WINCHESTER — A used-car salesman critical of Winchester Mayor Ed Burtner's decisions on spending and economic development is attempting to unseat the incumbent in November.
Burtner says the city has been victimized by the bad economy, but he touts various community and economic development projects that he says have lessened the blow.
"In terms of the challenges that have been before us in these nearly four years, the biggest has been the economy and job loss and lack of investment," Burtner said.
Ralph Garrett Harrison, who has never run for political office, says Burtner and other city officials have not made smart financial decisions. The 57-year-old says he wants to help the city flourish for future generations.
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"I don't want to see anybody left out in the cold," he said. "We're in the richest country in the world, and there's no reason for it."
Harrison faces long odds.
In the non-partisan primary election, Burtner outdistanced Harrison by a three-to-one margin, 1,843 to 604. Clint Jones, a University of Kentucky philosophy instructor who lost to Burtner in 2006, was eliminated with 396 votes.
Harrison's campaign raised $3,055 in the May primary, according to Kentucky Registry of Election Finance. Burtner raised $50. More recent campaign finance reports are not yet available.
Harrison also has a criminal record. He pleaded guilty in 1973 to breaking and entering and burglary after being caught in an IGA store and another store on separate occasions. He received a partial pardon three years ago, restoring his right to seek and hold public office. Harrison said voters understand that mistakes are made when people are young.
On the issue of economic development, Burtner said the city has recognized that most new jobs in the country are created by existing industries and small businesses.
Burtner, a retired city manager in Winchester who became mayor in January 2007, said the city has supported the Winchester First program, which is designed to revitalize downtown and started the Beer Cheese Festival last year.
He said the city also has tried to "remove impediments wherever they are perceived to exist in regard to economic development."
For example, sign regulations were revised after a McDonald's was unable to move to the city because of height restrictions. The mayor said the McDonald's developers said new regulations would be suitable if they reconsidered opening the fast-food restaurant in Winchester.
Harrison criticized the city for failing to get the McDonald's, which would have meant dozens of jobs for residents.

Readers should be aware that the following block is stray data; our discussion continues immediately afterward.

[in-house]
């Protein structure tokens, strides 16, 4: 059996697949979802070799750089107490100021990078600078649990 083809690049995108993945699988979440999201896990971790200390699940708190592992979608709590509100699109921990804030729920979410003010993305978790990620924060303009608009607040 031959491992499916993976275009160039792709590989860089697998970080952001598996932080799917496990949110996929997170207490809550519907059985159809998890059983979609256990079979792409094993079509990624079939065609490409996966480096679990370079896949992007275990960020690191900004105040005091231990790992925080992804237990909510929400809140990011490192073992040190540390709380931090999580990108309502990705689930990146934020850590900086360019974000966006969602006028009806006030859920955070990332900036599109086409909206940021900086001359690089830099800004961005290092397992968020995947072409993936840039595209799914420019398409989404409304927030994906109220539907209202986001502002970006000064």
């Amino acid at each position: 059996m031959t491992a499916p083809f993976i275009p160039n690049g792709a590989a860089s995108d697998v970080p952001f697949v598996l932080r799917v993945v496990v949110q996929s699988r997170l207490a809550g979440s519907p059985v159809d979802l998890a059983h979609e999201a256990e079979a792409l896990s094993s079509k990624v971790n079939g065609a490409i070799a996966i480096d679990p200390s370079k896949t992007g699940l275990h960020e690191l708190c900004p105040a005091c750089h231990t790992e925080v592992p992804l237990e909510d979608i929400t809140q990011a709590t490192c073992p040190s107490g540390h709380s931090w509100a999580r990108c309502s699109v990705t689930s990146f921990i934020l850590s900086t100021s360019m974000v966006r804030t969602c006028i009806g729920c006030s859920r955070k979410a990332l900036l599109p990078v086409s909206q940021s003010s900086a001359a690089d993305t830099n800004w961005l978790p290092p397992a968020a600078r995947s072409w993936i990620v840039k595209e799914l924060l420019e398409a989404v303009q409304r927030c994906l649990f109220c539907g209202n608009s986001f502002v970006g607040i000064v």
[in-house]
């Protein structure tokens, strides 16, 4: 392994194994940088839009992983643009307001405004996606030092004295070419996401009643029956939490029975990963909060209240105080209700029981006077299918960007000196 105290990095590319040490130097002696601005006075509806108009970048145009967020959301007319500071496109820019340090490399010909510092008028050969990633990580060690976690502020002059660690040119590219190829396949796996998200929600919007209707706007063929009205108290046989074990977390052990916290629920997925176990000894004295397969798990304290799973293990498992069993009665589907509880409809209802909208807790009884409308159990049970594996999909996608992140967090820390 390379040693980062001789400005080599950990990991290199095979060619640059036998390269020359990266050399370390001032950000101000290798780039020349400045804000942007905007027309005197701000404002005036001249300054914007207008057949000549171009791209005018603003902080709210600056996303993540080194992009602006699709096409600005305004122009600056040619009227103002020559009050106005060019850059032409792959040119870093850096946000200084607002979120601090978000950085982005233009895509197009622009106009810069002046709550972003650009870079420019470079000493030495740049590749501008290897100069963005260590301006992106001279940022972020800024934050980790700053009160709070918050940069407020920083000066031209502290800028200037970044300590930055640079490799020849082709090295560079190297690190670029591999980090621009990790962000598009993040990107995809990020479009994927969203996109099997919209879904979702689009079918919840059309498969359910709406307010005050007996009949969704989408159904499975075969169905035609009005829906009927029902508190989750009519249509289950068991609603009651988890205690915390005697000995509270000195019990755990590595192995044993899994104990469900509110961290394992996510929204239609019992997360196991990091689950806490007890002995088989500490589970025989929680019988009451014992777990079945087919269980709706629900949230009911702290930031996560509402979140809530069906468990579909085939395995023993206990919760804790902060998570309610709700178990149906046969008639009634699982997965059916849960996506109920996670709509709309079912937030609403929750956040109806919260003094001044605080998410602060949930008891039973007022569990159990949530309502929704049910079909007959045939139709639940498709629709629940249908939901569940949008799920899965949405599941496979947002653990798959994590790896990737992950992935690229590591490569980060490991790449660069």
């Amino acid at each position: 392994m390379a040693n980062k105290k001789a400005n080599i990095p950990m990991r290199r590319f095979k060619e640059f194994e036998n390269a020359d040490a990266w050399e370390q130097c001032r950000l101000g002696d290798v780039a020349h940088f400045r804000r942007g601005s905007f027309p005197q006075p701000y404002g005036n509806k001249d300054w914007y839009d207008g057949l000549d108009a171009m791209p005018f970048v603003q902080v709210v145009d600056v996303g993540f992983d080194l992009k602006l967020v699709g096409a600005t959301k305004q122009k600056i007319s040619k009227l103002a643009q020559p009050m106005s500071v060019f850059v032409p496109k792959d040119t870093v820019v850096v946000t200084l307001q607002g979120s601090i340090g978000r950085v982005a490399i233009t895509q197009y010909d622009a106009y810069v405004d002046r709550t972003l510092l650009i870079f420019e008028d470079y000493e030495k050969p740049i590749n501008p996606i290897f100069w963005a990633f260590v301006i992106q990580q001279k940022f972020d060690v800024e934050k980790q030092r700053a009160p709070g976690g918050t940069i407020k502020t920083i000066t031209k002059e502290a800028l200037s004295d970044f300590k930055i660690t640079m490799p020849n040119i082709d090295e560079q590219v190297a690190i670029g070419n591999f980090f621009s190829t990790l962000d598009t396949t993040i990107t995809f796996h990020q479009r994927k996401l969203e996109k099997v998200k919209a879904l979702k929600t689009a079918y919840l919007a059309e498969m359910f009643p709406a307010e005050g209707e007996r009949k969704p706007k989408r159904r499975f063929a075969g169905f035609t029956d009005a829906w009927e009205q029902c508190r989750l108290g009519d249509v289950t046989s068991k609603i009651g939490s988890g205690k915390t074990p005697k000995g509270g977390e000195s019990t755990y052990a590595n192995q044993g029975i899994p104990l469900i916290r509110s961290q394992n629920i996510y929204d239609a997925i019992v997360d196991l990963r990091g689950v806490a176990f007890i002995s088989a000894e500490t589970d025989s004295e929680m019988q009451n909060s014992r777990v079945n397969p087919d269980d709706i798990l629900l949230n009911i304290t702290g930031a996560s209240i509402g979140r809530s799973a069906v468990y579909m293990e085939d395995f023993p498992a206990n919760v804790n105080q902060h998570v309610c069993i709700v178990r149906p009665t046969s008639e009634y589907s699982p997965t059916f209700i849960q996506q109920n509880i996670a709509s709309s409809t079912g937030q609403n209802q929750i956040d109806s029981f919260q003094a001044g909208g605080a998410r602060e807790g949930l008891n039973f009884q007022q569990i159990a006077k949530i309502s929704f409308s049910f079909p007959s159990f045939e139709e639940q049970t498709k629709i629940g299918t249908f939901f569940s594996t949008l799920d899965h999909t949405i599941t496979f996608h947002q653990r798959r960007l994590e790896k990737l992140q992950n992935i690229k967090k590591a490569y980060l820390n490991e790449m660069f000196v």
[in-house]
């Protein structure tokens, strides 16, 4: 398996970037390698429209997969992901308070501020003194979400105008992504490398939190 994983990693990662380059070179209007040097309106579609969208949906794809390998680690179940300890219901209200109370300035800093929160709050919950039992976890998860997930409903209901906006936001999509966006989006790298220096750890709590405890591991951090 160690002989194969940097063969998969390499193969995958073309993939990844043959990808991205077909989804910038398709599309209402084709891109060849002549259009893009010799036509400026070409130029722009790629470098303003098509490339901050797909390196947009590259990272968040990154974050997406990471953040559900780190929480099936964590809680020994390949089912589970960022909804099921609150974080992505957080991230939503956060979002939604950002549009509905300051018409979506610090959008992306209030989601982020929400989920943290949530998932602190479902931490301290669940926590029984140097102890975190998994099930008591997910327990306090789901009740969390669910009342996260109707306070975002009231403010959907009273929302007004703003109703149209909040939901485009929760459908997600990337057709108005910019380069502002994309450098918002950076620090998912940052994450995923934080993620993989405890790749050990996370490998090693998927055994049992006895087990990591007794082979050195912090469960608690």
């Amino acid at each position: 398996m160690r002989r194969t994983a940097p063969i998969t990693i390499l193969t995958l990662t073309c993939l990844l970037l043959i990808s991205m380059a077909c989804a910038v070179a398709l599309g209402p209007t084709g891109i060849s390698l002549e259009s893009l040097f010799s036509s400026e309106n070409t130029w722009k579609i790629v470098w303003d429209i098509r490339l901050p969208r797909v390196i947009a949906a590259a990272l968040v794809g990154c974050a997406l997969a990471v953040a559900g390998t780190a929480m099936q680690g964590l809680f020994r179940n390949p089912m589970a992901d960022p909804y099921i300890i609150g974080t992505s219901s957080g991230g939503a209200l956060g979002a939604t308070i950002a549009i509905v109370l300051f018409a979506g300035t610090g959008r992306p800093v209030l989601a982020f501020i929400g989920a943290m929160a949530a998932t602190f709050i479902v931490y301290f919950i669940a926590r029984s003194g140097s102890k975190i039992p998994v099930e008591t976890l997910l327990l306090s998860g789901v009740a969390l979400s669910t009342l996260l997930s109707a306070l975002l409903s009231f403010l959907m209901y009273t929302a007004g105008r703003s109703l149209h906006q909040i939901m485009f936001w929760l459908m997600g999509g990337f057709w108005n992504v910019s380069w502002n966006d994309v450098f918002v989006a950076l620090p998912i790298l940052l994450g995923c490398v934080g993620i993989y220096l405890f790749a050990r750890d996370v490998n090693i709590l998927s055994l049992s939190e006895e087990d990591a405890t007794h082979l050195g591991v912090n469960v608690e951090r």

Harrison also said he couldn't understand why cities surrounding Winchester, such as Mount Sterling and Richmond, are growing faster than Winchester. But according to information from the Bureau of Labor Statistics, Clark, Montgomery and Madison counties fared similarly in employment since 2007.
According to annual reports, Clark County had about 4.6 percent fewer people employed in 2009 than in 2007. Madison's employment went down 4.5 percent and Montgomery dropped 5.8 percent in the same time period.
Burtner said a dialysis center, which residents expressed a need for during his last campaign, has opened in Winchester. Forums have been held each year since 2007, during which city and county government officials join schools to discuss and document goals for the community.
"The voters said that they wanted the city and county government to work together in common cause and purpose and that's what we've tried to do," Burtner said.
One need identified under the Community Action Planning Process resulted in an aquatic center costing more than $3 million.
Burtner said about $1.4 million came from the state for that project and could not have been used elsewhere. He said his predecessor had gotten funding for the project, which is now used by more than 100 seniors for water aerobics and warm water therapy.
Harrison, however, criticized the decision to have an expensive aquatic center when the city needs $12 million for a sewer system to meet requirements of the U.S. Clean Water Act. Harrison said he was opposed to a water rate increase that was implemented to help pay for the new sewer system, placing unnecessary hardship on people who are struggling financially.